3 Stocks to Buy if You’re Worried About The Recession

They’re all performing well amid the coronavirus pandemic and should protect your portfolio while the U.S. economy is in a serious downturn.

David Jagielski
David Jagielski
Jun 21, 2020 at 8:49AM

The coronavirus pandemic has sent the U.S. economy into a deep recession, which began in February. In March, a broad market plunge sent many stocks into free fall, but the markets have since recovered.

With the threat of a second wave of COVID-19 cases around the corner and many states lifting lockdowns despite spikes in new cases, investors are bracing for another plunge. However, some stocks are much more vulnerable than others. Below are three stocks you can hold in your portfolio that should help provide some stability in this recession and hedge against any future downturns.

A storm and a sign that reads: Economic Uncertainty Ahead

1. CareTrust

CareTrust REIT (NASDAQ:CTRE) is a real estate investment trust (REIT) that holds a portfolio of healthcare-related properties. The bulk of CareTrust’s properties are skilled nursing facilities (e.g., nursing homes that offer short-term care), which make up 72% of the REIT’s portfolio. Assisted living facilities and independent living facilities account for another 19%, with campuses for senior nursing facilities and assisted living facilities making up the remaining 9%.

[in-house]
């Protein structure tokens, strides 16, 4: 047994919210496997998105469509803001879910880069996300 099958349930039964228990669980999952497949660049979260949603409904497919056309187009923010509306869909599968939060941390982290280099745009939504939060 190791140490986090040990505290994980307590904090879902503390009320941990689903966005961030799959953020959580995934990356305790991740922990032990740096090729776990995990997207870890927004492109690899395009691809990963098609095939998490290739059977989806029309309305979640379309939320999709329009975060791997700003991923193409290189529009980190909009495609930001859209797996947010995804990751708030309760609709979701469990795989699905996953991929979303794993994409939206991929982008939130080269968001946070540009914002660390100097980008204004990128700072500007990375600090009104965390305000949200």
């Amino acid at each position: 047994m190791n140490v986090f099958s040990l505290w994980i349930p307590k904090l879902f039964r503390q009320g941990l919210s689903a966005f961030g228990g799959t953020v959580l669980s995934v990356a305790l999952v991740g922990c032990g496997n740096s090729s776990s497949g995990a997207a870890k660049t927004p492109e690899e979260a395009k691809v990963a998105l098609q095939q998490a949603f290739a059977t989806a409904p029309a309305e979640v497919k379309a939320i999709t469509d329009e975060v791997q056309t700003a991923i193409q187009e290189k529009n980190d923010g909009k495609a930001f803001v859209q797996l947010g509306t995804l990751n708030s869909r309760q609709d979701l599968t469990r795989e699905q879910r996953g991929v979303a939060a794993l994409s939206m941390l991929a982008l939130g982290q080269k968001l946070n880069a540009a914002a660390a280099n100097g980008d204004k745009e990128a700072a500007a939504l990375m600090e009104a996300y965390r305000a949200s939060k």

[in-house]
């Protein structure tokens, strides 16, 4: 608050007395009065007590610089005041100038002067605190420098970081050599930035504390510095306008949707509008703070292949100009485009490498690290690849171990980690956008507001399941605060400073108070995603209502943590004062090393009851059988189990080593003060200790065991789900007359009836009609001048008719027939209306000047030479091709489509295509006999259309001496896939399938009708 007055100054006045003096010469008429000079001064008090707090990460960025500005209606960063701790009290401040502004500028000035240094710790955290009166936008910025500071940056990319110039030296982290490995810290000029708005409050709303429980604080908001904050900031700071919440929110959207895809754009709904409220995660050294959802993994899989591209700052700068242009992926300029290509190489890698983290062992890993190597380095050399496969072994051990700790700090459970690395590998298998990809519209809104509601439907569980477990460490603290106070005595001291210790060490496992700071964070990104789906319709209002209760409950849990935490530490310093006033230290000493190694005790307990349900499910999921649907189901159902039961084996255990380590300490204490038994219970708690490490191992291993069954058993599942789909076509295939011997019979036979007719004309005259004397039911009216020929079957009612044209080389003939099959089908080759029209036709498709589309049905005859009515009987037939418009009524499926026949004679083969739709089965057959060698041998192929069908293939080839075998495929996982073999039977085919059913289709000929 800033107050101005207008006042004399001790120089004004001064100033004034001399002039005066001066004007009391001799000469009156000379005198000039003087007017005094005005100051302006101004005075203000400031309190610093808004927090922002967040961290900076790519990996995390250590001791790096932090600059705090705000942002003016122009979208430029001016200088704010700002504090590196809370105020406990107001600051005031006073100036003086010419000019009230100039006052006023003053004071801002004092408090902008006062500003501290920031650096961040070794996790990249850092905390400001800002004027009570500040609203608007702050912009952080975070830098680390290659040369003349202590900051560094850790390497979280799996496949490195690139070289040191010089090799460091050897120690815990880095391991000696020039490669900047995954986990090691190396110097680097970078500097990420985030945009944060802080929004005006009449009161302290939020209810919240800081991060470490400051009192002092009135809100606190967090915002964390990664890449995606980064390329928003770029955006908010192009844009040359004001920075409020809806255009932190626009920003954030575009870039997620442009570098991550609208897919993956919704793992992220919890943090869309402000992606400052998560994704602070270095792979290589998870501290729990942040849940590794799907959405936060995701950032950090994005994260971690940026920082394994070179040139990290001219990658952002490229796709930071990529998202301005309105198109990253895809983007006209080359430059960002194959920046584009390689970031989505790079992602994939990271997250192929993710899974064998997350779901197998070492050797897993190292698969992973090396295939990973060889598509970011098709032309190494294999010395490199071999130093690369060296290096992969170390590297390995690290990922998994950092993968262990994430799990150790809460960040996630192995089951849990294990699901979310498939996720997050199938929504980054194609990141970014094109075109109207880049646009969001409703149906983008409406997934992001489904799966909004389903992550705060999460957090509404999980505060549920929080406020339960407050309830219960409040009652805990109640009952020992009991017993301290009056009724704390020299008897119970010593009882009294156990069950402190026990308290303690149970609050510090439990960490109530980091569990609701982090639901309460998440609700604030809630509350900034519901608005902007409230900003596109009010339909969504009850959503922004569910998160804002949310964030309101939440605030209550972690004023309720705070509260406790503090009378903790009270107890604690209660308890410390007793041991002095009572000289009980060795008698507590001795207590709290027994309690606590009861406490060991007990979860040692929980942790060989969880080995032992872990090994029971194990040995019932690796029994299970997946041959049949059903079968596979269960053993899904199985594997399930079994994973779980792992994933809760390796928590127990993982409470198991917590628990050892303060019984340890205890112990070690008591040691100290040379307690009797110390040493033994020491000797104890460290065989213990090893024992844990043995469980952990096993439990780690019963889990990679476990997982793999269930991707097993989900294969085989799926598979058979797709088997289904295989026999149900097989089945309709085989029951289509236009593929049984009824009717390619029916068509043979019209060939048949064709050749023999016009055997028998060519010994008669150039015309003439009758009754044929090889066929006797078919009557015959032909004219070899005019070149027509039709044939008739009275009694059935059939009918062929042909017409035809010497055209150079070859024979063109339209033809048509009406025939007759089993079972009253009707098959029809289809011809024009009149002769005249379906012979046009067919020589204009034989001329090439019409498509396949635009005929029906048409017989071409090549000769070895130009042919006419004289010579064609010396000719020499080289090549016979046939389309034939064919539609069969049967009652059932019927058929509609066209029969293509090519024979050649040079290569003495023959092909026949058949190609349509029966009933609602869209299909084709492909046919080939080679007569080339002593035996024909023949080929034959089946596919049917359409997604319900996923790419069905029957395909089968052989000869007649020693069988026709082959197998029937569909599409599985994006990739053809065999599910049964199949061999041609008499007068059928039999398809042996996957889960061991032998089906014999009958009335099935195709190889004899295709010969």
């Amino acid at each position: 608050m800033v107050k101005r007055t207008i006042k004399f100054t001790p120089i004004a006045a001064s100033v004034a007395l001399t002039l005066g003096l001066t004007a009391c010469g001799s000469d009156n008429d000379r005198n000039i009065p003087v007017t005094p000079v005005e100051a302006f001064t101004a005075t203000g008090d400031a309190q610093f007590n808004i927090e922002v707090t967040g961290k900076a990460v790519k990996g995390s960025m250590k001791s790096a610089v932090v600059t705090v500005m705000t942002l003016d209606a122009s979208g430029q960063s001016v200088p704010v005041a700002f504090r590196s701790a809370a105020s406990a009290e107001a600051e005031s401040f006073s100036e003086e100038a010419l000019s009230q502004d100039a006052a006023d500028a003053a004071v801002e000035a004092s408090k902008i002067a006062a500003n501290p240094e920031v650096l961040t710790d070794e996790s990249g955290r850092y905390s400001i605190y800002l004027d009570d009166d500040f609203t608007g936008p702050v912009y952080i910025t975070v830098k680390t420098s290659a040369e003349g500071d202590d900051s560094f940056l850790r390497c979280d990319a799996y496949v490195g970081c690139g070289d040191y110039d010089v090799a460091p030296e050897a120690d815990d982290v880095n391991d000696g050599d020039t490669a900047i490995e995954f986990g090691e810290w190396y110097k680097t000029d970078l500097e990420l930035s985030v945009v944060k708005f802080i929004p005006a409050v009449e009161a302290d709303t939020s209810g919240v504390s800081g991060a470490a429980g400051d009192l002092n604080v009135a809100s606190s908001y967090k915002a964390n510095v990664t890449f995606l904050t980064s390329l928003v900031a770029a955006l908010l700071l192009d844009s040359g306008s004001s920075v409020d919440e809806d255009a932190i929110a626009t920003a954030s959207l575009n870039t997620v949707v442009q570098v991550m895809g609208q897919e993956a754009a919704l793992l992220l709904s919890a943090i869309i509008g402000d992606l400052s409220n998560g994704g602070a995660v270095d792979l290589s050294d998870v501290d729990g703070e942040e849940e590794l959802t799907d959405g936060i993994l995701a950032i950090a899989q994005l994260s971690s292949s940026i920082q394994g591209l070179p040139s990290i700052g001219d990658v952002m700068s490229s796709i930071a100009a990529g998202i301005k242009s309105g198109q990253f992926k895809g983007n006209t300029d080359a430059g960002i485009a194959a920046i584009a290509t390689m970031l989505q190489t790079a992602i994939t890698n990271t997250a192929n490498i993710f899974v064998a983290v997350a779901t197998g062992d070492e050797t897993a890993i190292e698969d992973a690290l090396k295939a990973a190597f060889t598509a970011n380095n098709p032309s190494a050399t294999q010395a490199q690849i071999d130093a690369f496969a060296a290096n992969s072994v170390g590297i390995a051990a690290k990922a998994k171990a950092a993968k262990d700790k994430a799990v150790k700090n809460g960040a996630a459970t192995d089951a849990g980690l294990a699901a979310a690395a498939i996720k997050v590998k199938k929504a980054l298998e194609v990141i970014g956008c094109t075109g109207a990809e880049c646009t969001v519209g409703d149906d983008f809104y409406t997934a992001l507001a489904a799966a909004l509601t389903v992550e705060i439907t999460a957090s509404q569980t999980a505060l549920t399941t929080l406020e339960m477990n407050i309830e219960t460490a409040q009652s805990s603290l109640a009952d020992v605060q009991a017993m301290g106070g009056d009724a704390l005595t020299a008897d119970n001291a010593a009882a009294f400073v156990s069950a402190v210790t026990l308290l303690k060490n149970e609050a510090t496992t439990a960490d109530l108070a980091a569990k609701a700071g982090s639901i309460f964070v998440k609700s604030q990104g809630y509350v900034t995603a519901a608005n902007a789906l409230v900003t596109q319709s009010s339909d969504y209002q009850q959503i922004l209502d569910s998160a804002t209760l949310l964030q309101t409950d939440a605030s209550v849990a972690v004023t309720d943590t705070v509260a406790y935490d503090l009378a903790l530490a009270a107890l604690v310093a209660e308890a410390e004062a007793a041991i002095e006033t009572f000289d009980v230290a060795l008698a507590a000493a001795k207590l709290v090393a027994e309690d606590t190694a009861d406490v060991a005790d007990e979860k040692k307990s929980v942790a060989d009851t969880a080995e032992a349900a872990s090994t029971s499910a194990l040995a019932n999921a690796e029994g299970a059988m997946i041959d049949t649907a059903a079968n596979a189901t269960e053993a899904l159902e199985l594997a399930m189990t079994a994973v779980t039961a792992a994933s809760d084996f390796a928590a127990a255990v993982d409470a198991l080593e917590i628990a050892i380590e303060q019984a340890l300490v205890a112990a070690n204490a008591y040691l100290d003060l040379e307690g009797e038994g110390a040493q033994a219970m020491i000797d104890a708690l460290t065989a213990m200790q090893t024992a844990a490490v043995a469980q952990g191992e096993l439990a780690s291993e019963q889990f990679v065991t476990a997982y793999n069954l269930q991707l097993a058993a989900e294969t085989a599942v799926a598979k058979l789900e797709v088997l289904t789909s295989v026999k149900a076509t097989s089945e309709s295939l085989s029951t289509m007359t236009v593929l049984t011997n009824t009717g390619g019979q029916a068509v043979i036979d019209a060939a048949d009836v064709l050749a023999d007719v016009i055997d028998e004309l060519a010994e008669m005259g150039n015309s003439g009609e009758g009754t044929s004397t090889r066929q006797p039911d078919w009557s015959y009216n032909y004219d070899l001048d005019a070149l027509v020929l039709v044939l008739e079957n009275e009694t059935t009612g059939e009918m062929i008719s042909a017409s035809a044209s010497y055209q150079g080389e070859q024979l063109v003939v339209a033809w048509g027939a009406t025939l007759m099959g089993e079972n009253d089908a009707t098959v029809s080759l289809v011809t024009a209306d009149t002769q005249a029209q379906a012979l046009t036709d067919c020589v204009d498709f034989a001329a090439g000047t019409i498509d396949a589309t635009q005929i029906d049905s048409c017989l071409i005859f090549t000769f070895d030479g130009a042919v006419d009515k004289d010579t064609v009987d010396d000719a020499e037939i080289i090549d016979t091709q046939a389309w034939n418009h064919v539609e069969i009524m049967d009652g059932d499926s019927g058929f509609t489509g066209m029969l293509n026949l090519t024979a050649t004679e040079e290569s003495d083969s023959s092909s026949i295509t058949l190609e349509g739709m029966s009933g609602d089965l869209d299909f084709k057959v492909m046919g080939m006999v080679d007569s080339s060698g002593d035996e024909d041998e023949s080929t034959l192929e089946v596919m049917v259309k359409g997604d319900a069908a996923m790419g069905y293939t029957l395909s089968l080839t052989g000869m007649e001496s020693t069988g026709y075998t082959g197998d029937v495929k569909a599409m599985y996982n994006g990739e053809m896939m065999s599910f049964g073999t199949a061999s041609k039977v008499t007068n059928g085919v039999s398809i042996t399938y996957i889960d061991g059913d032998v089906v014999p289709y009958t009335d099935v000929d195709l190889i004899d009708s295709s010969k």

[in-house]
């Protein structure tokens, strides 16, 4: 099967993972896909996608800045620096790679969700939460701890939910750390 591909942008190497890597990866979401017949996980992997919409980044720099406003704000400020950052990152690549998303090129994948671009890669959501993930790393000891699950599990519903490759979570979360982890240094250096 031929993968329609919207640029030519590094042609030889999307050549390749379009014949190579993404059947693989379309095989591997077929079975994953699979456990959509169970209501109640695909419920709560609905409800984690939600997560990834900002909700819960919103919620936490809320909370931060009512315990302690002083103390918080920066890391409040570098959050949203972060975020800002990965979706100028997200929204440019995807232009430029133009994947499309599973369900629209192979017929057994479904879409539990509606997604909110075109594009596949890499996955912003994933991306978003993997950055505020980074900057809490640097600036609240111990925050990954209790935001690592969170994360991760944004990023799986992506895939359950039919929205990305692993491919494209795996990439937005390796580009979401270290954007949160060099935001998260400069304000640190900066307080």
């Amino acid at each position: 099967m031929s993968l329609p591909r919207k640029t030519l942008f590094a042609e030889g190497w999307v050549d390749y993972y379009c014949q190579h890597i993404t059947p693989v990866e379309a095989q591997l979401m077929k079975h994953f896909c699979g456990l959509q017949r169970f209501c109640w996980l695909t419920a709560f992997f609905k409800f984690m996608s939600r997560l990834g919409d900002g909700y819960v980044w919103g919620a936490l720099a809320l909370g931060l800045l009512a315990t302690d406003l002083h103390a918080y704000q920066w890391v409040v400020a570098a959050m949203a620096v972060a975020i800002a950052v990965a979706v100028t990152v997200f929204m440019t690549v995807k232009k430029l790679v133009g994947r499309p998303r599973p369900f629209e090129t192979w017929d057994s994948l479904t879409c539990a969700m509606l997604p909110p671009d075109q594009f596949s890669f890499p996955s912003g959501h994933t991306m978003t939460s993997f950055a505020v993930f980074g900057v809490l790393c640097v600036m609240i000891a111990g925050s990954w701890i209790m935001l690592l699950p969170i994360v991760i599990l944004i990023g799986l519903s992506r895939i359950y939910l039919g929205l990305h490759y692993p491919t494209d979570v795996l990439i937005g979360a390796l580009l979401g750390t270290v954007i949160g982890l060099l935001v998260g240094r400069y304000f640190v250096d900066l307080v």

CareTrust is an excellent stock to hold during a recession because it’s a necessity. The demand for senior healthcare facilities won’t waver if the economy’s in good shape or not. And with more than 200 properties across the U.S., CareTrust offers investors some great diversification.

There are two great reasons to hold REITs. Due to the nature of their business, which involves collecting rent on a recurring basis, their income is recurring; investors don’t have to worry about the company constantly going out and finding sales. By their nature, REITs offer a great degree of stability. REITs also have to pay out at least 90% of their taxable income to shareholders as dividends. Currently, CareTrust pays a quarterly dividend of $0.25. Today, that provides investors with an annual yield of about 5.2% — well above the 2% investors can typically expect from the average S&P 500 stock. The company has also increased its dividend this year from $0.225 to $0.25.

Overall, CareTrust is a stable buy, and in eight of its last nine quarterly results, its operating margins have come in at more than 50%. When the company released its first-quarter results on May 7, the San Clemente, California-based business saw its revenue rise 12% from the prior-year period, from $39.7 million to $44.3 million. Its net income of $19.3 million was also a 20.4% improvement from a year ago when it recorded a net profit of $16.1 million.

Although it’s not immune to the effects of COVID-19, thus far, CareTrust’s financials haven’t seen a material impact from the pandemic.

2. Netflix

Netflix (NASDAQ:NFLX) continues to prove its resiliency time and again. When the company released its first-quarter results on April 21, the streaming company reported a healthy increase in subscribers. Global net subscriber additions totaled 15.8 million during the quarter — well above the 8.2 million additions analysts expected.